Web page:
Easter Egg Packaging
13 March 2008
Local MP joins fight to cut down Easter Egg packaging
Lynne Jones MP today joined the fight to cut down on unnecessary packaging. Lynne Jones MP showed her support for cutting waste at the parliamentary launch of Cadbury’s eco-egg.
Lynne Jones MP pledged to follow the example set by the world's largest confectionery company and agreed to take action on climate change through his/her own work and day-to-day activities.
Lynne Jones MP said, “It is vital that everyone shows their own personal commitment to tackling climate change in their everyday activities. This could mean making sure that your television or computer is switched off when not in use, adjusting your thermometer or avoiding products with too much packaging.”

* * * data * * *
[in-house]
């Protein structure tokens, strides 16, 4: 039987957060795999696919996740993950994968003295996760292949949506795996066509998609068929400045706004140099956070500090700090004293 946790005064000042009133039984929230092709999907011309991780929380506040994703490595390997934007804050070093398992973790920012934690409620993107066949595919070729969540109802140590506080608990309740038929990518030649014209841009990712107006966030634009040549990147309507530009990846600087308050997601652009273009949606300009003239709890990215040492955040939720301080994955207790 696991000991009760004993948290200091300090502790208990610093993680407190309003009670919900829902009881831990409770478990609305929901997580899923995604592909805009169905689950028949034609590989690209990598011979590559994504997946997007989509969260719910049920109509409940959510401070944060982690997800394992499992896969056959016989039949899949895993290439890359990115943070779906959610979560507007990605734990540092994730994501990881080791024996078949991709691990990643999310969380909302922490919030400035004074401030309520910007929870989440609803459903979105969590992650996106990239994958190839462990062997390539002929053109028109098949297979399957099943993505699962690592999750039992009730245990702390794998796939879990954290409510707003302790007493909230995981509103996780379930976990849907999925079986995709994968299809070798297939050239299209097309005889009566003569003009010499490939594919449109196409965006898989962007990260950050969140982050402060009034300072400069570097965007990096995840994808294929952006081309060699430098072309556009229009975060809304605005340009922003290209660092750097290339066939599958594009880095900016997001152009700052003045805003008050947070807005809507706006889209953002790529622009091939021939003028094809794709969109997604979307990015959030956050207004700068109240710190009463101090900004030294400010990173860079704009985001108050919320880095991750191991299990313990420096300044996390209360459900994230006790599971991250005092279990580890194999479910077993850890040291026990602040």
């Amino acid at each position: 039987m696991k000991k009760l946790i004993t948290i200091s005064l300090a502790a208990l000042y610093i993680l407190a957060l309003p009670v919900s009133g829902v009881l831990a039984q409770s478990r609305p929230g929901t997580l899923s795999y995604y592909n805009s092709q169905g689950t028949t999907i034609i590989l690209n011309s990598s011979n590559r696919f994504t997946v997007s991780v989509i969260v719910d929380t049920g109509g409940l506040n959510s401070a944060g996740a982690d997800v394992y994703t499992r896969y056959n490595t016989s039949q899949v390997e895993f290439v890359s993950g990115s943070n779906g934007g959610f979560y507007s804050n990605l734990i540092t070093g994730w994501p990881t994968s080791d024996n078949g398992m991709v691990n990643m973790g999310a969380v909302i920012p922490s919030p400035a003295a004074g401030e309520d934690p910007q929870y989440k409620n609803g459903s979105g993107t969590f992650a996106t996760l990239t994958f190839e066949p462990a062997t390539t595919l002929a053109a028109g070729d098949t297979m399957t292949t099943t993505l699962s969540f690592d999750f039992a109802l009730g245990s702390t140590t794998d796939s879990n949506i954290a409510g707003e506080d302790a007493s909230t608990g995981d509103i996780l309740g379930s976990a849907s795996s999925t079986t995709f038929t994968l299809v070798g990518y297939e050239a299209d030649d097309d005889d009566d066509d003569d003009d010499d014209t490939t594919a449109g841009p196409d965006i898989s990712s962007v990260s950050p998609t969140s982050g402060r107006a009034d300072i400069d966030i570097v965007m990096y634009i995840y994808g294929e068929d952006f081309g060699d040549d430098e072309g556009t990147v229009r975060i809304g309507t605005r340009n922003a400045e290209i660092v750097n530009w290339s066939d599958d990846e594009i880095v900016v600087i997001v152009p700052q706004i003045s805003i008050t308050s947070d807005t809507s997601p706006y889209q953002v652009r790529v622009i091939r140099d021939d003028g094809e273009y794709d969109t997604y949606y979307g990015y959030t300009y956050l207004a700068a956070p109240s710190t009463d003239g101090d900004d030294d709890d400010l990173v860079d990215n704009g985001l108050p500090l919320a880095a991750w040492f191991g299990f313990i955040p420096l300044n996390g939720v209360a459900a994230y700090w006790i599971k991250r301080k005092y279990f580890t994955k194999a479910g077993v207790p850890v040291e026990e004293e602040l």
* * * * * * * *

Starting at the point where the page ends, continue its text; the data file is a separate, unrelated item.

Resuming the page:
Easter is one of the confectionery industry’s most ‘packaging intense’ times of year. To tackle this, Cadbury has launched a range of eggs to reflect the concerns of UK consumers to reduce packaging.
Cadbury unveiled a range of 'eco-eggs' called Cadbury Treasure Eggs, which rather than being sold in a box is simply foil wrapped. The Treasure Eggs represent a reduction of over 75% plastic and 65% less cardboard than previously used in standard eggs.
As well as the new range of eco-eggs, the company has also pledged to cut packaging in its existing range of small & medium boxed eggs.
This Easter, the amount of plastic used will be reduced by 247 tonnes and cardboard by 115 tonnes, saving over 2,000 trees as a result. In total, as a result of the combination of launching the un-boxed Treasure eggs to avoid excessive packaging and reducing packaging on the standard eggs, Cadbury will save 1130 tonnes of packaging this Easter.
Lynne Jones MP said, “Whilst you are enjoying your Easter chocolate, make sure you give a thought to the environment!”
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